Now unless the pack of three bringing up the rear in the race can see a resurgence of success on the road to the South Carolina primary, the path to the Republican Party nomination seems certain to be a two-man race between Romney and Paul. Given his continuing surge in support coupled with a surprise second place win in New Hampshire, positive polling down south and the ability to reclaim votes from the Huntsman fan base, Congressman Paul stands to capitalize on having his contender call it quits.
In the contest to offer the GOP an everyman’s alternative to millionaire Mitt Romney, Paul and Huntsman have gone head-to-head in recent weeks, especially after the two placed second and third in New Hampshire, respectively. While Paul has made it known that he is an unyielding libertarian thanks to a massive national campaign, Huntsman also subscribes to those ideologies and has managed to make his candidacy thrive thus far on the votes of those skeptic of Ron Paul, portrayed by the media as an unelectable, fringe candidate. Now with Huntsman out of the picture, however, libertarian-leaning voters will be apt to side with Congressman Paul, although officially Romney will be endorsed by the soon-to-be out-of-the-race candidate.
Depending on how voters formerly aligned with Huntsman chose to cast their voice in South Carolina, Congressman Paul could continue his streak of upsets and secure a victory in the upcoming primary.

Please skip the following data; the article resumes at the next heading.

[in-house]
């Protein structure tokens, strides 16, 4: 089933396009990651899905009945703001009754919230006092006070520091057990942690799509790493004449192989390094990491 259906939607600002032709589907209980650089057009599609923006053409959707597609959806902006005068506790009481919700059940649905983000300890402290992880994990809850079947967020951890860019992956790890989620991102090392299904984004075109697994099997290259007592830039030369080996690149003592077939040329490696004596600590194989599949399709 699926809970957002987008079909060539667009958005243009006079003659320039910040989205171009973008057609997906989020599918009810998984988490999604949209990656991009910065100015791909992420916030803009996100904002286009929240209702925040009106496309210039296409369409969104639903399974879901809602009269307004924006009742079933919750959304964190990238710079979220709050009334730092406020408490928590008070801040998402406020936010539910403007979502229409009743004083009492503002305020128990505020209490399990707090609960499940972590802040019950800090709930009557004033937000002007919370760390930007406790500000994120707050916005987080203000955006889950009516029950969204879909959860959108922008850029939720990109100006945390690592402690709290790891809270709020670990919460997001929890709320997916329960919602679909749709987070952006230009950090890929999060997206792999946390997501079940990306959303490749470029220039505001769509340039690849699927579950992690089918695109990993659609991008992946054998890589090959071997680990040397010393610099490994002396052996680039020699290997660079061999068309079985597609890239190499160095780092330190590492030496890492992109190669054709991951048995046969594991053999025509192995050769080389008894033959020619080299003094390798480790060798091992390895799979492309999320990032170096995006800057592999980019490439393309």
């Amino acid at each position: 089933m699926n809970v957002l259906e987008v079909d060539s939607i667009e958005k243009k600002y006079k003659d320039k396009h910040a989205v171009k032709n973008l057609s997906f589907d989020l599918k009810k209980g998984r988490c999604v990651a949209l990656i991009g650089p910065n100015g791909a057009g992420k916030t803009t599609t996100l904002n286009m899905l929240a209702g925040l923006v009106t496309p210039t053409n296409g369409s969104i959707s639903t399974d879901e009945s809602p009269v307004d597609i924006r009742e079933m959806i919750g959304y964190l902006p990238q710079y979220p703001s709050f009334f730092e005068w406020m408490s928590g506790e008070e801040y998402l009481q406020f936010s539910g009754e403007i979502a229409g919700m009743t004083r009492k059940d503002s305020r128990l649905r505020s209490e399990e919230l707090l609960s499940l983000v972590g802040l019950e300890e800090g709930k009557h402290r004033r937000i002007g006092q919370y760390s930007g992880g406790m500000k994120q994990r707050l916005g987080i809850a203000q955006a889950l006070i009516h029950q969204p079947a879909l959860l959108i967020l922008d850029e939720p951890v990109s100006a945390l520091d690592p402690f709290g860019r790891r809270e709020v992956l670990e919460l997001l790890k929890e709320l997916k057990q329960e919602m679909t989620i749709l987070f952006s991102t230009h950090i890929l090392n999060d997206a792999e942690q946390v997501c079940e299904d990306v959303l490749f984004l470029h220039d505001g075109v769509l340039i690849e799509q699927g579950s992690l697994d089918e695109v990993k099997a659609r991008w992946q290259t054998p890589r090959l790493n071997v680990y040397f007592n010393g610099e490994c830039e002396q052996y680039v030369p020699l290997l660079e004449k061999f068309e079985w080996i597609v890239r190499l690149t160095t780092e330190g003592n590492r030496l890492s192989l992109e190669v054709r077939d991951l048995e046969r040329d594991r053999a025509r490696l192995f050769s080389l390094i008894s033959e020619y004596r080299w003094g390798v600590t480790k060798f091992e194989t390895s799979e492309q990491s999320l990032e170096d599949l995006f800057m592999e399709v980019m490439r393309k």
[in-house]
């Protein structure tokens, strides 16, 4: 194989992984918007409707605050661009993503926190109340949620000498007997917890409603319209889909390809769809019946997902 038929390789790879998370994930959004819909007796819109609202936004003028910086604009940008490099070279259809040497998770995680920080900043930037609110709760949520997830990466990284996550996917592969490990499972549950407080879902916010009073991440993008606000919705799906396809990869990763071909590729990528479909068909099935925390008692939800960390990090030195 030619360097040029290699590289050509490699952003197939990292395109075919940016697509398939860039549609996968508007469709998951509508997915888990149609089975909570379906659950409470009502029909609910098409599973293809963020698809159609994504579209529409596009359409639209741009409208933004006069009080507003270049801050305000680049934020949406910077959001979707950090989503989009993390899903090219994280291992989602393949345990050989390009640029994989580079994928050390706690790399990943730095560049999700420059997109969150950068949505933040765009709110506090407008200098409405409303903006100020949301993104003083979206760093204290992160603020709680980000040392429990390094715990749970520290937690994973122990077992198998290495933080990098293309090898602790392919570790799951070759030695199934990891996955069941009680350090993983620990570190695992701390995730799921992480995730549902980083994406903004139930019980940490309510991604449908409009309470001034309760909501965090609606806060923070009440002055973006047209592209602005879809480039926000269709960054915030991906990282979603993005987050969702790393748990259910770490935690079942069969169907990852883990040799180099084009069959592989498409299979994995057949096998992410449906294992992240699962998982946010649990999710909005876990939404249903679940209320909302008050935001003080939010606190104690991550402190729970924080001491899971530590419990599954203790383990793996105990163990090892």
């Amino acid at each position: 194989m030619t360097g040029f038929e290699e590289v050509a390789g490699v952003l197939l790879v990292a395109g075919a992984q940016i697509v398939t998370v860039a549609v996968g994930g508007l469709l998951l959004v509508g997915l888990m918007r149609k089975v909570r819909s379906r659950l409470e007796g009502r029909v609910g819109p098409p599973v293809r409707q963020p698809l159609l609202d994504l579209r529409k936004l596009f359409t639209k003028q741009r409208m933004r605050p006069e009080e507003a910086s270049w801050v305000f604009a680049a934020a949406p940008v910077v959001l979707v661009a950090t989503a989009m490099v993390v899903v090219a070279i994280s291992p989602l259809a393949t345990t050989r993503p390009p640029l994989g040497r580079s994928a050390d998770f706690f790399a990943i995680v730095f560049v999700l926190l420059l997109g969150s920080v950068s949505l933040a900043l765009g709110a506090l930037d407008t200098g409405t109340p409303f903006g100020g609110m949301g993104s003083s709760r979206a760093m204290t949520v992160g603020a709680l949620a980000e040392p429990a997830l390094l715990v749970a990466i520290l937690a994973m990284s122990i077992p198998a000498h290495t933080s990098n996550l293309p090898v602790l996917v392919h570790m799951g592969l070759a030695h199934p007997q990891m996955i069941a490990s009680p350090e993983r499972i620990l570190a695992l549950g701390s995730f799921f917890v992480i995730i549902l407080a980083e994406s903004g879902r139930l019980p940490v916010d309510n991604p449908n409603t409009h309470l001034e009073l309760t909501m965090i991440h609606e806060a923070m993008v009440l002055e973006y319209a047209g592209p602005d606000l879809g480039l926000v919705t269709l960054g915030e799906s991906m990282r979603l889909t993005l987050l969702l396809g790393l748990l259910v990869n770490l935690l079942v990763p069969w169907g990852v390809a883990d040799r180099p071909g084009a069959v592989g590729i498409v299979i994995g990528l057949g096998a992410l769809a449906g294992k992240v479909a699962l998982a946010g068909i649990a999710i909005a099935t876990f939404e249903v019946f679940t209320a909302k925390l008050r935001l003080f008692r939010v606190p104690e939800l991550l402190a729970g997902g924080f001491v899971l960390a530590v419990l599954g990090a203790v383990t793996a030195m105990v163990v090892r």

At least two polls put out in recent days suggest that Paul’s support in South Carolina is only surging upwards, a trend that could be accelerated with Huntsman out of the picture. On Friday, American Research Group put Romney at first place with 29 percent of the votes and Paul close behind at 20 percent. In-between was former House Speaker Newt Gingrich with 25 percent of the votes, which comes as a shock to many after he barely claimed 9 percent of the audience days earlier in New Hampshire.
In an entirely different poll put out this weekend, Rasmussen Reports suggests that Paul has seen a surge in popularity in South Carolina in recent days, capturing five more percentage points than only a week earlier. At the same time, Rasmussen’s polling put Paul’s closest competition as Rick Santorum, who saw a drop of eight percentage points during the same span.
Following the second-place win in New Hampshire, Ron Paul spokesman Jesse Benton said, “When added to Paul’s top-tier showing in Iowa, it’s clear he is the sole Republican candidate who can take on and defeat both Mitt Romney and Barack Obama.”
From South Carolina on Saturday night, even Fox News amplified that point.
During a forum hosted by Mike Huckabee in which the former GOP-contender himself asked questions to Republican candidates in front of a live audience, one member of the crowd was asked to toss a question to Mitt Romney. “How do you plan on getting us on board with you and convincing us that you and Obama aren’t just different sides of the same coin?” asked a young man during the event. Romney responded by switching to a cookie-cutter answer that harped on his experience with the private sector and by-and-large deflected from the actual question. When Fox asked the audience member if he was satisfied, he confronted Romney for skipping the question and said on air, “I’m more for Ron Paul after this, even though he’s not even here.”
Statistics: Posted by Deo Vindice — Tue Jan 17, 2012 12:36 am